Make your own hard cider: Here's how
If you have ever wanted to homebrew but were afraid of the fail-factor, starting with hard cider is a swell way to ease into the game. You don't need expensive equipment, the recipes are simple, and with an extra-long season this year, the apple harvest is extra fine. And most of us will need plenty of cider to get us through the long winter.
Steve Neuharth Later, you can drink your basement cider fancy, like this.
Here's what you do:
While pressing your own apples would make this project extra DIY, unless you already have a ton of extra apples and a press, the cost and time is typically not worth the effort.
We spoke with our friends at Northern Brewer who gave us a few simple tips to making delicious cider. These proportions are for five gallons of cider, roughly 50 bottles, but adjust accordingly if you want a smaller batch.
A few things that will make your cider extra rad.
Prices from Northern Brewer
To find juice without preservatives (preservatives negatively affect the fermentation by killing yeast) call a local orchard and ask them if they will set aside juice before adding preservatives. Tip: Pine Tree Apple Orchard is making batches of unpreserved cider the first two weeks of November.
A basic homebrew starter kit will include these
*An inexpensive way to start is using a 1-gallon wine bottle of the Rossi or other "budget" variety. Just make sure all your equipment is thoroughly sanitized. Your homebrew store will have no-rinse sanitizers, which are recommended.
Put cider or juice into the sanitized primary fermenter. Add two crushed Campden tablets and let sit for one day. The following day, add yeast, pectic enzyme, and sugar to your taste, dissolving the sweetener first by heating it with a little cider. More sugar will give you a stronger and dryer cider, but be careful because too much sugar will make your cider excessively dry.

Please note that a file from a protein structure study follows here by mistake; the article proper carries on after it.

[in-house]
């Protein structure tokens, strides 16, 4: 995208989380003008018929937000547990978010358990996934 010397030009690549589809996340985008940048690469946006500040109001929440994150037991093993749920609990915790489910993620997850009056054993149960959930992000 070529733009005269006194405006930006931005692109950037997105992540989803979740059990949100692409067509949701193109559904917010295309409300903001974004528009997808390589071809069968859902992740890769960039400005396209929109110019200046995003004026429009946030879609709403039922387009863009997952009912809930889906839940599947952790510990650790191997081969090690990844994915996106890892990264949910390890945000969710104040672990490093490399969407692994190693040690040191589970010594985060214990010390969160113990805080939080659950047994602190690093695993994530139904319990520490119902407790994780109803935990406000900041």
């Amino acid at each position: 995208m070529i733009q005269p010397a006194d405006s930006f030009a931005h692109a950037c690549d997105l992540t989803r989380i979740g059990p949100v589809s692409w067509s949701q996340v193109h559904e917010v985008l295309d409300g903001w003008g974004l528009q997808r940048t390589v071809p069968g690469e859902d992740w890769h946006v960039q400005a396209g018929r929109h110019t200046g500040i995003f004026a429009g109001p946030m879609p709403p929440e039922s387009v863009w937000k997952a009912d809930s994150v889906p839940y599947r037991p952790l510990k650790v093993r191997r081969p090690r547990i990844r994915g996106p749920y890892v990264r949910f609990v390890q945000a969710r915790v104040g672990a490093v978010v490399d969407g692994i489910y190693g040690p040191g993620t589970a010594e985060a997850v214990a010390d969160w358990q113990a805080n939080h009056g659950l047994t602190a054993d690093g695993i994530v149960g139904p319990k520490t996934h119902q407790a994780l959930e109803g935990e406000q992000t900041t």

Let mixture ferment for roughly one month. We recommend two-step fermentation for a clearer cider, meaning you ferment the cider in the first vessel for two weeks, then move it to a second vessel for two weeks, leaving behind sediment. You can ferment in one vessel for the whole month, if desired. Cover vessels and use a stopper and airlock while fermenting.
60 degrees is the ideal fermentation temperature, but anywhere from 60 to 75 degrees will do. After four weeks of fermentation you should be ready to bottle. If you want to be exact, take a hydrometer reading first to see if it's ready.
Hanging out and getting boozy.
Using a siphon, fill the bottles. Cap using a bottle capper, or use Grolsh-style flip-top bottles. You can save your old beer bottles for bottling cider if they have pry-off (but not twist-off) caps. Let bottles sit in a warm, dark area for at least a month before drinking. The flavor changes as the bottles sit, so taste-test as you go.
Anyone have great tips on making cider? We would love to hear your advice in comments.